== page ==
This disparity is due to underreporting of income, outside financial assistance, loans and other factors. If poverty is better measured by one's consumption rather than income, then Baltimore's 25 percent poverty rate is misleading.
Most "poor" households now have a TV, air conditioning, enough food and medical care. Many have Internet access and a cell phone (subsidized by the federal government). What they don't have is a safe environment, two parents and choice in education.
- @Flap Twitter Updates for 2011-10-01 | Flap’s Blog – FullosseousFlap’s Dental Blog – @Flap Twitter Updates for 2011-10-01 #tcot #catcot
- Michael Lewis: California and Bust | Flap’s Blog – FullosseousFlap’s Dental Blog – An excellent read about Arnold and California's economic and governance problems:
- t.co / Twitter – RT @FHQ: Final Presidential Primary Calendar Will Not Be Set Until After October 22: Nevada is the new Florida.
Now that … …
- CA-30: GOP Join the Clash of the Titans Rep Howard Berman Vs. Rep. Brad Sherman » Flap’s California Blog – California congressional races are already starting to heat up….
- Poll Watch: Two-thirds of Californians Support the Death Penalty » Flap’s California Blog – No Justice YET for Terri Lynn Winchell. Come on California enforce the law!
- Flap’s Dentistry Blog: Dental Patient Murders Dentist Over Treatment Dispute – Sometimes MORE customer service is better than less….:
- President 2012 Poll Watch: Romney 44% Vs. Obama 42% and Obama 44% Vs. Christie 43% | Flap’s Blog – FullosseousFlap’s Dental Blog – Not a bad first poll for Governor Christie but is the GOP ready for another moderate?
- Dilbert September 29, 2011 – Talk to the Hand » Flap’s California Blog – Dilbert September 29, 2011 – Talk to the Hand
- Day By Day September 30, 2011 – Brave Sir Robbin’ | Flap’s Blog – FullosseousFlap’s Dental Blog – Chris Muir's comment on Obama's "Spreading the Wealth Around"……:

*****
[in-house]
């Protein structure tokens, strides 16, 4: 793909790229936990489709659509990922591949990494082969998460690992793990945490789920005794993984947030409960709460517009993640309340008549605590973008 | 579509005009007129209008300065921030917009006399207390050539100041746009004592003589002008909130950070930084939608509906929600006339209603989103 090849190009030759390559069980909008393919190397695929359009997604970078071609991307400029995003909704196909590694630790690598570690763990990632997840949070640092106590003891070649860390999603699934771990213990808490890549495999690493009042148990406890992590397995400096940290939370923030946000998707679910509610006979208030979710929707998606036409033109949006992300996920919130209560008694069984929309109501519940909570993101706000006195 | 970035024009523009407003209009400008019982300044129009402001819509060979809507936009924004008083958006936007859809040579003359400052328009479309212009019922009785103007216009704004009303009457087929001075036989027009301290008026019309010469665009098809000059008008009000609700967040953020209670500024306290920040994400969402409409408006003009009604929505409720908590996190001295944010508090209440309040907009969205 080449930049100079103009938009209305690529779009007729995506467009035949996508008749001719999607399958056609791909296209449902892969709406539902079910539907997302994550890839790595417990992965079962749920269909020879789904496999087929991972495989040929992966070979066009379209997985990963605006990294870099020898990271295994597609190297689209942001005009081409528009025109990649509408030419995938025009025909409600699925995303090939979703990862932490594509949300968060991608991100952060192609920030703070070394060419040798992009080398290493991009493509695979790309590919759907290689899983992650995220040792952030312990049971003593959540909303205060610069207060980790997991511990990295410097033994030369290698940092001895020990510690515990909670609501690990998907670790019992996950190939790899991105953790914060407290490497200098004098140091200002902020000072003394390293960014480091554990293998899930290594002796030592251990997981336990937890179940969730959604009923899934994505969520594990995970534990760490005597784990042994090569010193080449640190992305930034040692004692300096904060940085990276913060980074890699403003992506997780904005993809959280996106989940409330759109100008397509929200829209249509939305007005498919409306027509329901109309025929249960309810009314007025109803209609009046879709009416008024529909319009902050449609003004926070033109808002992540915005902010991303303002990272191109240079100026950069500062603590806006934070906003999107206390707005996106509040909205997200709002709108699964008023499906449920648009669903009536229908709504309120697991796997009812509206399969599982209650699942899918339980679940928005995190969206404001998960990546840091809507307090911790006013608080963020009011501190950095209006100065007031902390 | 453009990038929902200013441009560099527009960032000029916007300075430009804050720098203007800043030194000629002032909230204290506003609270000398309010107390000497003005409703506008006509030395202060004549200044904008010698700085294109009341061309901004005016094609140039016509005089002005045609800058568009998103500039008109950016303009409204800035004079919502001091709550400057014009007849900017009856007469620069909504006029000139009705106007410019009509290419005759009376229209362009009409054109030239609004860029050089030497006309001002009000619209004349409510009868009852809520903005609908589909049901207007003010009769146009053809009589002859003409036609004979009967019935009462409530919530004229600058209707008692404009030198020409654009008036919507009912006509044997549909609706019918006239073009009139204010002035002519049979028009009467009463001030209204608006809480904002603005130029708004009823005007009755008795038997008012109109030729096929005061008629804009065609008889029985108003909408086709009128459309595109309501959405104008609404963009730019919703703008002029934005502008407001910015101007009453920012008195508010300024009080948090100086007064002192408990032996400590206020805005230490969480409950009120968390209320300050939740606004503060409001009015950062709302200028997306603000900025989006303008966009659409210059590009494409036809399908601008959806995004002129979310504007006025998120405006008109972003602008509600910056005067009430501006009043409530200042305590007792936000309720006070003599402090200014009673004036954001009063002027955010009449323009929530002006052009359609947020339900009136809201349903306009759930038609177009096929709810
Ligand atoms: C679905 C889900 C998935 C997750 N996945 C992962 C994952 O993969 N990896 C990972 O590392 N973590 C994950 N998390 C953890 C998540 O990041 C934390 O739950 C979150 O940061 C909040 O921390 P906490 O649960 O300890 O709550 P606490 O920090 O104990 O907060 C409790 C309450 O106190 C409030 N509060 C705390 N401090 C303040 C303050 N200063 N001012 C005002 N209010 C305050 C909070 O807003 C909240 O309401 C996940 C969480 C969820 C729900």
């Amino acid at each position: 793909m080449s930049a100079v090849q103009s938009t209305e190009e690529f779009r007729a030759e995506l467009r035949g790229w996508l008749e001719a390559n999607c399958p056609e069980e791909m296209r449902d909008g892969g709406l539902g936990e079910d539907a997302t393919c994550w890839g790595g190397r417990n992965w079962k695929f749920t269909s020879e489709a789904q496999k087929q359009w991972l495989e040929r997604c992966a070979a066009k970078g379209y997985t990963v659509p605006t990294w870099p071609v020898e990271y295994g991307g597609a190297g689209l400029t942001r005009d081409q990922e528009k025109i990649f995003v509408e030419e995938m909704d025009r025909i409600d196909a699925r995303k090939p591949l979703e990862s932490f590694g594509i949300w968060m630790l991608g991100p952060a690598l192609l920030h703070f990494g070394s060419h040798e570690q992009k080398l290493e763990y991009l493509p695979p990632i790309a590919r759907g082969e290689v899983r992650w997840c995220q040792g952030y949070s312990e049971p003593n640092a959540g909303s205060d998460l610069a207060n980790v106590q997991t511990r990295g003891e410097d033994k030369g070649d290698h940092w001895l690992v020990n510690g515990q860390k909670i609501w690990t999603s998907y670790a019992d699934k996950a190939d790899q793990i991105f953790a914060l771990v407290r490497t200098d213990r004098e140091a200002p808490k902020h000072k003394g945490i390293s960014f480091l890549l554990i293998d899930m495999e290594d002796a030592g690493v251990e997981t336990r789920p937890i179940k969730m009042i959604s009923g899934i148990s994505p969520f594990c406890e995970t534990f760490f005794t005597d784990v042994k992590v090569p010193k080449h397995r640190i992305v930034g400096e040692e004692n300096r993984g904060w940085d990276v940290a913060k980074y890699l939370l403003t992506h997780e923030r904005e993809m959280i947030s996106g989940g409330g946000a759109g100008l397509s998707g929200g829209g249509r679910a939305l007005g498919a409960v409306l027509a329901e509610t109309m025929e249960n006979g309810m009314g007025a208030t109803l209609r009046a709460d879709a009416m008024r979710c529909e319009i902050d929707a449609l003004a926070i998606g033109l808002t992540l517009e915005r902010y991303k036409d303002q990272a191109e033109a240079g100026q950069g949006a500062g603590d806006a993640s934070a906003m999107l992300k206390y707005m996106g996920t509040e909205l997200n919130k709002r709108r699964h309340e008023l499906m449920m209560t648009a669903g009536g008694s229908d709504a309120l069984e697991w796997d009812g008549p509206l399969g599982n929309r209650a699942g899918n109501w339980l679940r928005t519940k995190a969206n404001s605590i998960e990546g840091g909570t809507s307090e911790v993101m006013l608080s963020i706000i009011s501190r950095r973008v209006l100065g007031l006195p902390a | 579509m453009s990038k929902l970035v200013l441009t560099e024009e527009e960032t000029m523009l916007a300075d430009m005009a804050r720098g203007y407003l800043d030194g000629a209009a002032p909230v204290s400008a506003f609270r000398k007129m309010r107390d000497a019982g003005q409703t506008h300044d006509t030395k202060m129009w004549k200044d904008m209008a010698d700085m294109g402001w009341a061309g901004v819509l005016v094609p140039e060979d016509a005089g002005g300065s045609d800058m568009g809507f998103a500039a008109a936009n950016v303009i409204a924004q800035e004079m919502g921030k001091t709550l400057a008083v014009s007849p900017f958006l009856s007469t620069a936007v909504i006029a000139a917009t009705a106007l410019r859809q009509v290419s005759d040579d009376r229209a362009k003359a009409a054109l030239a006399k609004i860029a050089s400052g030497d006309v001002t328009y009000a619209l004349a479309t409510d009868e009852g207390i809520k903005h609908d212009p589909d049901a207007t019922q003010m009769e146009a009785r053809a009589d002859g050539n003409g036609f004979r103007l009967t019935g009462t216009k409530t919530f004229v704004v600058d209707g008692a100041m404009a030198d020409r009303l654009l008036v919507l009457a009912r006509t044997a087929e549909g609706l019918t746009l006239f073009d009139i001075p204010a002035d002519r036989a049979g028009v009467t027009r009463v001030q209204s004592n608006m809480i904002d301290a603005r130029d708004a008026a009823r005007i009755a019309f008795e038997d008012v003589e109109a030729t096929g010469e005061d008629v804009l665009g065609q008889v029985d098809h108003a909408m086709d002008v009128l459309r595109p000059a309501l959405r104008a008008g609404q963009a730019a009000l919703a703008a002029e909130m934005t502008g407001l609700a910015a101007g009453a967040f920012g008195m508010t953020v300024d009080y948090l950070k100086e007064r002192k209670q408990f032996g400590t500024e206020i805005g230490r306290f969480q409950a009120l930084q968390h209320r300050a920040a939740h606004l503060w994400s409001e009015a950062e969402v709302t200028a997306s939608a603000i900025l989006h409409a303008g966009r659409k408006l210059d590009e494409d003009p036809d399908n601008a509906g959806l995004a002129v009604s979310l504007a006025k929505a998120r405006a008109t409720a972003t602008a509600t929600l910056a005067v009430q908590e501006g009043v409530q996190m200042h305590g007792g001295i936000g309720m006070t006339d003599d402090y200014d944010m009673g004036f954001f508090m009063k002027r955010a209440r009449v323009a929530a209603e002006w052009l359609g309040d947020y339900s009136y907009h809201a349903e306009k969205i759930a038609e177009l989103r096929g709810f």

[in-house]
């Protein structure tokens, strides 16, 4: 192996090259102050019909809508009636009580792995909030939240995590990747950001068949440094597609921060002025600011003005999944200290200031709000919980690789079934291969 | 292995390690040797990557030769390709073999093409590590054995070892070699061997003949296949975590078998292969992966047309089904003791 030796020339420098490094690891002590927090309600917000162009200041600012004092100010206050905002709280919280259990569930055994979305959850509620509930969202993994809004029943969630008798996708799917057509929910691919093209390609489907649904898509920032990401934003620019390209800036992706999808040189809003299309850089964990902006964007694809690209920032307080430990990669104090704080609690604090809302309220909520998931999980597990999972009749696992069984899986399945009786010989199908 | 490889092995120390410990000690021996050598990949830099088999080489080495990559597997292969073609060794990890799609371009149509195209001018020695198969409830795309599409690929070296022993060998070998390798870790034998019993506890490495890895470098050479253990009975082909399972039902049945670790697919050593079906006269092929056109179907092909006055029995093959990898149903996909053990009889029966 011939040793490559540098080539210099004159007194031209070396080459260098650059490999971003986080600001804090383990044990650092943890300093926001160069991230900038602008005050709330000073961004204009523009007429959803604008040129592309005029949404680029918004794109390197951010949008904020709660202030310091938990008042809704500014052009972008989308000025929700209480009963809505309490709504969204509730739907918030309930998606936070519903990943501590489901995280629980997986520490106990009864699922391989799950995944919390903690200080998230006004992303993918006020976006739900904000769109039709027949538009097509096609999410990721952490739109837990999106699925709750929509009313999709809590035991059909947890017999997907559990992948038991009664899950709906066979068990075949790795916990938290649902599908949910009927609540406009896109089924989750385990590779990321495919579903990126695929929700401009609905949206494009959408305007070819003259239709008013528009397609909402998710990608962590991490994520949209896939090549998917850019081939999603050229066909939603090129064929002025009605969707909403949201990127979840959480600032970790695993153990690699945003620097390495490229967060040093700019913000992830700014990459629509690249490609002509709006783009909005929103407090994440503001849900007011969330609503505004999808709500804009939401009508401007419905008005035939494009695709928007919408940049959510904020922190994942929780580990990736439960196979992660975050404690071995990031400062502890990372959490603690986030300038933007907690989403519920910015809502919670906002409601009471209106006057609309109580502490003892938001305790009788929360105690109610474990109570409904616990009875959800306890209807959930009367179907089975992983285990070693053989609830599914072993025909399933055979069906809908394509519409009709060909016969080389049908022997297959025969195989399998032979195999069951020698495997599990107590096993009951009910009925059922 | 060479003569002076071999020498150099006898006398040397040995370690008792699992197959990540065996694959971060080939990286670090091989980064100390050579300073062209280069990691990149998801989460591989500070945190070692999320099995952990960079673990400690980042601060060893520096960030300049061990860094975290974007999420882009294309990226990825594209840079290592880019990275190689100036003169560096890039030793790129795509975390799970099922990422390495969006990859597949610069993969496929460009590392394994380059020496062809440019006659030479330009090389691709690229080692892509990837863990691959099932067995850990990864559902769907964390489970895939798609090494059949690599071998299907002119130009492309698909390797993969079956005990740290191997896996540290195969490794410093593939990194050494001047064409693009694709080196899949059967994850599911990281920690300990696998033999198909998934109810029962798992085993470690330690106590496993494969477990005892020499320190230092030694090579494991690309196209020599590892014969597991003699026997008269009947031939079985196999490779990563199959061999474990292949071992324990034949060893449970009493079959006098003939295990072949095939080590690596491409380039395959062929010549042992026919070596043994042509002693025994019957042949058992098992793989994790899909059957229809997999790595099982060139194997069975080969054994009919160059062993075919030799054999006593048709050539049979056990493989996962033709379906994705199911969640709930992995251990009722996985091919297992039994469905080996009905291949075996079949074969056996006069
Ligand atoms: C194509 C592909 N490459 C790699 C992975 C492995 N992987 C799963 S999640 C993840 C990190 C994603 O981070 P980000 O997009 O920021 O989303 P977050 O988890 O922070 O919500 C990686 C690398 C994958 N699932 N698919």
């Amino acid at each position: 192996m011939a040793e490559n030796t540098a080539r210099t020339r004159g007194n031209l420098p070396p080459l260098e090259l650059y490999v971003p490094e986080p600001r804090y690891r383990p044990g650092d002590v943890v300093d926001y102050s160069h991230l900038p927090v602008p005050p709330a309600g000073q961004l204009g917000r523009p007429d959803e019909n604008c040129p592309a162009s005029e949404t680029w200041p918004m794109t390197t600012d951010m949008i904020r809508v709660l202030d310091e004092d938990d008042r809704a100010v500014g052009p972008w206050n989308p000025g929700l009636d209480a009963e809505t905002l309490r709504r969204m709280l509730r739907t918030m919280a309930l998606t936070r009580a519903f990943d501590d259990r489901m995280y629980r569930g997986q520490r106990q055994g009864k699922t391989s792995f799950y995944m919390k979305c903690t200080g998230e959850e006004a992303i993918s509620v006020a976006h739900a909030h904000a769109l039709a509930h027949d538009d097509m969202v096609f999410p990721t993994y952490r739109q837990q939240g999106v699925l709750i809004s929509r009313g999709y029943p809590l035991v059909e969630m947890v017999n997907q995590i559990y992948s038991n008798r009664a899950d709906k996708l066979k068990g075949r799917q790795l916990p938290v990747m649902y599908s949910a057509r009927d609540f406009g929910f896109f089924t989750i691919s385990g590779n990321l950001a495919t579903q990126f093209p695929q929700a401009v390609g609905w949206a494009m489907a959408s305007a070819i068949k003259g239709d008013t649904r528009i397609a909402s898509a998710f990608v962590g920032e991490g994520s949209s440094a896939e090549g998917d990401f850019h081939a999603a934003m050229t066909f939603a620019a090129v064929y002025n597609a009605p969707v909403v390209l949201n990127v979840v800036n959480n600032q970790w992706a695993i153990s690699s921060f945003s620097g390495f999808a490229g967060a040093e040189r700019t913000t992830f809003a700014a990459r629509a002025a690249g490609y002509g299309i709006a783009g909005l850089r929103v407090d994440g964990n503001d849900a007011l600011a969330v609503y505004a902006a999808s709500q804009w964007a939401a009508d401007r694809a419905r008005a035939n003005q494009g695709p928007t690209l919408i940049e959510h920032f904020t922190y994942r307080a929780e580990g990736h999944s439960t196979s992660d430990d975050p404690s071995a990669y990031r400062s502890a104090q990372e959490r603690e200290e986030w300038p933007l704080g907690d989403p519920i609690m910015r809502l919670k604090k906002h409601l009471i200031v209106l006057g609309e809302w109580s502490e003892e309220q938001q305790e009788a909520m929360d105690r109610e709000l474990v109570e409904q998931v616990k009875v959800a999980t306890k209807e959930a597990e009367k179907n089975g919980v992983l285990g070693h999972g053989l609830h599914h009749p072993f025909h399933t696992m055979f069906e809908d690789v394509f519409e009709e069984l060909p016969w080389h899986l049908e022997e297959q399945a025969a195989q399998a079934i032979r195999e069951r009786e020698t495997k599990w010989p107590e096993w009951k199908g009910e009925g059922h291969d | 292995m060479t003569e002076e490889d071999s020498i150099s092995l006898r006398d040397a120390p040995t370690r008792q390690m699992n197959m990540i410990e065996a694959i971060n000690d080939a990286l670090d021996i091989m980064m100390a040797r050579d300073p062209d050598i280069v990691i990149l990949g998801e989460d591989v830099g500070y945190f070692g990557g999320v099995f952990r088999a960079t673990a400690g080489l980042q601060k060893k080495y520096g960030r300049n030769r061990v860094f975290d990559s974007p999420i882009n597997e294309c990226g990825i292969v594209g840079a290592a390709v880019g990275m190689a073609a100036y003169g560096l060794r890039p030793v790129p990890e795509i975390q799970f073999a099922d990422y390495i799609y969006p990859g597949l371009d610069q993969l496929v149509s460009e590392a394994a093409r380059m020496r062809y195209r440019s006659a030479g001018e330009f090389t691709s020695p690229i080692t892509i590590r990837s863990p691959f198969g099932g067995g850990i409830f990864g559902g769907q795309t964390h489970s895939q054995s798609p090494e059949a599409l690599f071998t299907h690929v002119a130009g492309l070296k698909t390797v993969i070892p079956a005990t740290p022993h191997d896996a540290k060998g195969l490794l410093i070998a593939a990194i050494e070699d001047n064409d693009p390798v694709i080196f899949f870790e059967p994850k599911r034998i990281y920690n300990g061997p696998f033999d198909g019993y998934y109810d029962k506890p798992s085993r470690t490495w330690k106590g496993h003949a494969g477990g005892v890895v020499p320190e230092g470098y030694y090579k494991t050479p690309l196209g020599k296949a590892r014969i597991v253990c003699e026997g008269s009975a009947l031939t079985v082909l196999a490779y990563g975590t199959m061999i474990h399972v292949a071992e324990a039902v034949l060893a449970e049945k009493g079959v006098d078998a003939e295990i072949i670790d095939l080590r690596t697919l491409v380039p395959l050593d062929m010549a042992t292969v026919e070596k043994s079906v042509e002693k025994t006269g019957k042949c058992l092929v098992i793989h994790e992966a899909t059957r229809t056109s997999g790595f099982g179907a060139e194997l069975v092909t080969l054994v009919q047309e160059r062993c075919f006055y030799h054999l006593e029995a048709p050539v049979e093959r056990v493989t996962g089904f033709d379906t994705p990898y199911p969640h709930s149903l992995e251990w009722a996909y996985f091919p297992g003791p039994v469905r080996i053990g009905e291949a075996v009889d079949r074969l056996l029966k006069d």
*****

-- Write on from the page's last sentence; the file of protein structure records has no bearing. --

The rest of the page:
- Flap’s Links and Comments for September 29th through September 30th | Flap’s Blog – FullosseousFlap’s Dental Blog – Flap’s Links and Comments for September 29th through September 30th #tcot #catcot
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These are my links for September 28th from 11:46 to 12:13:
- Defiant Team Perry’s plan: Hit Harder – Are You Kidding? – Rick Perry’s widely panned debate performances? Just a hiccup. Any major changes in debate prep? None planned. His unexpected and deflating Florida straw poll loss last weekend? Not a big deal.
Even as some of his supporters grow anxious, the Texas governor’s top aides insist they have no plans for real or even symbolic changes to their campaign. The only pivot they’ll make, they say, is to become more aggressive with Mitt Romney.
Probably not a wise move….
- Hispanic kids the largest group of children living in poverty – More Hispanic children are living in poverty than those of any other race or ethnicity, marking the first time in U.S. history that the largest group of poor children is not white, according to a new research study.
In a report released Thursday, the Pew Hispanic Center said 6.1 million Hispanic children are poor, compared with 5 million non-Hispanic white children and 4.4 million black children. Pew said Hispanic poverty numbers have soared because of the impact of the recession on the growing number of Latinos in the country.
Though the number of poor Hispanic children is at a record high, black children have a higher rate of poverty — 39 percent compared with 35 percent for Hispanic children. In contrast, the poverty rate for white children is about 12 percent.
Nationwide, one in five children of all races and ethnicities is living in poverty, which is set at $22,113 for a family of four.